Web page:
For a city that has given Saquon Barkley more trouble than success, the Giants running back is still thankful to be in New York.
At his annual Thanksgiving Turkey Drive on Monday at The Bronx River Community Center, Barkley said he doesn’t get caught up in the business of the league and rather stays focused on what he has in front of him.
“I’m just thankful for everything. You know, I try to stay really focused on that,” he said when asked why he is thankful to be in New York despite the challenges he faced in the offseason with his contract. “Just being blessed. Another day of life. I have a beautiful family, a healthy family. I wake up and I play a child’s game and I get paid a lot of money for it.
“So, I don’t get caught up in it too much and all the other stuff. I’m just really thankful that I’m able to do what I’m able to do.”
Barkley has been adamant about saying he wants to stay with the Giants and being loyal to his first and only NFL team despite the obstacles thrown at him throughout his six years in the league.
The Giants have struggled in five of the six seasons since he was drafted in 2018, with 2022 representing the sole winning record (9-7) and the team’s first playoff berth since 2016.
The team Barkley was drafted by is nowhere to be seen now, as he is working with his third head coach in Brian Daboll (following Pat Shurmur and Joe Judge) and his fourth offensive coordinator in Mike Kafka (after Mike Shula, Jason Garrett and Freddie Kitchens).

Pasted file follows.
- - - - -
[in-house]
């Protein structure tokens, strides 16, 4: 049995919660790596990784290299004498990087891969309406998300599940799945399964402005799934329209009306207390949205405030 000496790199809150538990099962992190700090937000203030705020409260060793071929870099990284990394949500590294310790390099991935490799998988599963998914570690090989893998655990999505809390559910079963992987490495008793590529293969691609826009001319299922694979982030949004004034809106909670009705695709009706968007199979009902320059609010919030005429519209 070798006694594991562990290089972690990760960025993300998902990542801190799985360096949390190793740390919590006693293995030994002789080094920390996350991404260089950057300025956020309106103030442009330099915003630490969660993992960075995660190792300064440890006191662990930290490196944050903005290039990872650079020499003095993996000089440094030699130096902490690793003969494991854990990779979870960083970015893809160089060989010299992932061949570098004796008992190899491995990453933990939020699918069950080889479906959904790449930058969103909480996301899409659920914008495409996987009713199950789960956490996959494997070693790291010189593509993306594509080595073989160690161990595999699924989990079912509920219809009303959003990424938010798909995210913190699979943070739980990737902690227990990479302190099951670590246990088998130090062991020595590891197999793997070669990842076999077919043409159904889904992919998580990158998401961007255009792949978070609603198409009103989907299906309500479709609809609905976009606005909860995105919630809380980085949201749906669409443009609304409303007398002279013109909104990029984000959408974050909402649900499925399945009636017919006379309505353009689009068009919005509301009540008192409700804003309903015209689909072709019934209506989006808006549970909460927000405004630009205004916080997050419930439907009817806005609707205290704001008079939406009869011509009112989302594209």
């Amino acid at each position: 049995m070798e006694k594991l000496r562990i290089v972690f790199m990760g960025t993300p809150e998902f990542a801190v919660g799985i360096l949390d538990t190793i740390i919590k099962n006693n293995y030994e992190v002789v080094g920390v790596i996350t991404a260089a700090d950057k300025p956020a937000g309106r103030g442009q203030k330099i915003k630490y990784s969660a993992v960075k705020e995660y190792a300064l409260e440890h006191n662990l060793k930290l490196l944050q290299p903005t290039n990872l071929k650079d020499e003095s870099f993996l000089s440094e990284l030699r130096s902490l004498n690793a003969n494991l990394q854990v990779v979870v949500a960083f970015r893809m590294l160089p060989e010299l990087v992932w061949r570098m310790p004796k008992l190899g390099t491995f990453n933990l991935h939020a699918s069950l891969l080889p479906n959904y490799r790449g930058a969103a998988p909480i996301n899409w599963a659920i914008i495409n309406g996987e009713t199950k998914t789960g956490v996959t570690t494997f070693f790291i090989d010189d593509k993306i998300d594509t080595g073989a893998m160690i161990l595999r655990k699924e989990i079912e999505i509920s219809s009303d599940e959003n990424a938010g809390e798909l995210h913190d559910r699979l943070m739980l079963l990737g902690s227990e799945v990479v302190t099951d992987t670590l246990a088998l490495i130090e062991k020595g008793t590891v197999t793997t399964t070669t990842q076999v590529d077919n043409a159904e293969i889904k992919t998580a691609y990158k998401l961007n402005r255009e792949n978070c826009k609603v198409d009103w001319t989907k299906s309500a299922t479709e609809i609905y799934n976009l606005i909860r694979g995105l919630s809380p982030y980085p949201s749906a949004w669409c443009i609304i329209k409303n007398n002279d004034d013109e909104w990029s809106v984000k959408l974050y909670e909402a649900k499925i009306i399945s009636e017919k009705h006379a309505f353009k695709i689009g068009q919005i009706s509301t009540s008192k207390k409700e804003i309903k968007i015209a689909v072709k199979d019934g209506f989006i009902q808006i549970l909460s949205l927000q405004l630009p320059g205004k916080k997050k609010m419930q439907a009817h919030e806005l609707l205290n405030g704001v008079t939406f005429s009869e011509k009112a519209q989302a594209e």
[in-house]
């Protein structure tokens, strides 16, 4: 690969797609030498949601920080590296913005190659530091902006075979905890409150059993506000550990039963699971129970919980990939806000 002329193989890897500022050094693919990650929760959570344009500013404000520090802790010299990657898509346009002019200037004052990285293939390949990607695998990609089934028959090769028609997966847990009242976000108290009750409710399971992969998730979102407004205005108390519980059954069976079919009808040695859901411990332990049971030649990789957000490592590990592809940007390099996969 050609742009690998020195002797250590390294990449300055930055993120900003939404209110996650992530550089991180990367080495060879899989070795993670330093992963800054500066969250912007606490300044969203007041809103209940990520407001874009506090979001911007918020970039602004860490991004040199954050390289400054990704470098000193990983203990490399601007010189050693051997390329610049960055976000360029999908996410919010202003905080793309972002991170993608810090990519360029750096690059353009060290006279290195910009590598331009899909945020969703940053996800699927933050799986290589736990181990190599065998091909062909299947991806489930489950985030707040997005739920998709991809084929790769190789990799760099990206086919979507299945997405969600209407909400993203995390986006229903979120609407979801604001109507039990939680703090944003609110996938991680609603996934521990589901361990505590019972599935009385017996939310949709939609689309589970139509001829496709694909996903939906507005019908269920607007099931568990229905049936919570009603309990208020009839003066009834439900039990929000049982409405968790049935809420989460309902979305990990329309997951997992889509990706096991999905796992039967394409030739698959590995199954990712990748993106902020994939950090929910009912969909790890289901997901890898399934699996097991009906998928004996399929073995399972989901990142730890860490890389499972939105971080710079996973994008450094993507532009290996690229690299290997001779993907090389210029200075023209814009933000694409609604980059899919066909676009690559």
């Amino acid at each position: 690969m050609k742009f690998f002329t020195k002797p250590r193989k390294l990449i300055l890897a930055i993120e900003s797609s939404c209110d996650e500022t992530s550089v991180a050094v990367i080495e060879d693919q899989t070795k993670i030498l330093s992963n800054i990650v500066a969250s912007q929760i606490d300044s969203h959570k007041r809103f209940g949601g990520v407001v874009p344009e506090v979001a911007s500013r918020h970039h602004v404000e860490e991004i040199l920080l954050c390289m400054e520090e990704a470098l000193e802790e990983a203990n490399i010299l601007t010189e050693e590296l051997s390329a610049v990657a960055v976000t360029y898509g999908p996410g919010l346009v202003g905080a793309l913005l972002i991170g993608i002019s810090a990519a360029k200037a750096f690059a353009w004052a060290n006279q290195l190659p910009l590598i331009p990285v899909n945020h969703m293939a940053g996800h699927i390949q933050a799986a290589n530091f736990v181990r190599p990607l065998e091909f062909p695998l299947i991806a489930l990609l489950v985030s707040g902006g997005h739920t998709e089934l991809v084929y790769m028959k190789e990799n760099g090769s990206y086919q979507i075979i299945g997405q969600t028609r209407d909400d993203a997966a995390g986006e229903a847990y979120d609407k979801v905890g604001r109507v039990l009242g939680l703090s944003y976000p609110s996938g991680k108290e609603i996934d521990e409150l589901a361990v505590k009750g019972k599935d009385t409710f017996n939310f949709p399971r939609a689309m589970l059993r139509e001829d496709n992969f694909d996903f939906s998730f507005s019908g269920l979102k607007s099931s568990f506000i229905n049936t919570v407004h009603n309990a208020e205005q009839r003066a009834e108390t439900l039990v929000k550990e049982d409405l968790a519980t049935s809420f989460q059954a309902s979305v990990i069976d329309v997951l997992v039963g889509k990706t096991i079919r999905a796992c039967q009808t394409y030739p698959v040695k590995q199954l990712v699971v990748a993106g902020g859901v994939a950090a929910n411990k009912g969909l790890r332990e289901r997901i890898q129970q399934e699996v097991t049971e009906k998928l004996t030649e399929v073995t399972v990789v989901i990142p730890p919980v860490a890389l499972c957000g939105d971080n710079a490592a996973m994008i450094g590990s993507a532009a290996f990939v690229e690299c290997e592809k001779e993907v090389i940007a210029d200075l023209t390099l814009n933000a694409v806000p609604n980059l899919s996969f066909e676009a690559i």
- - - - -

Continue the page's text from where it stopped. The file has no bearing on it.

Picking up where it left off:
Additionally, the general manager who drafted him as the No. 2 overall pick, Dave Gettleman, is no longer with the Giants, which left Barkley to face a front office this offseason that had no particular loyalty to him when negotiating his new contract.
After not receiving a long-term deal and making the decision not to hold out after being hit with the franchise tag, Barkley signed a one-year deal for $10.1 million with $900,000 in incentives he won’t reach after missing three games with an ankle injury and the Giants falling out of playoff contention.
Yet, there he was Monday, just a few days before Thanksgiving, handing out more than 300 turkeys and perishables to those in need in the neighborhood where his mother grew up.
“That makes it even more special. It is great to be here seeing everyone volunteer and put a smile on people’s faces,” he said. “A lot of smiles. A lot of jokes. Definitely testing my Spanish a bit, too. Definitely gotta get sharper on that.”
Barkley mentioned the importance of meeting the people in his community rather than simply donating money to give back or some other “easy way.”
He wants to be with the people around him in the city to which he is devoted.
“I feel like it’s something special to come out here and see the look on their faces, put a smile on their faces,” he said. “ And not just standing around, actually doing the work too with the volunteers. I feel like it goes a long way, hopefully we’re making an impact.”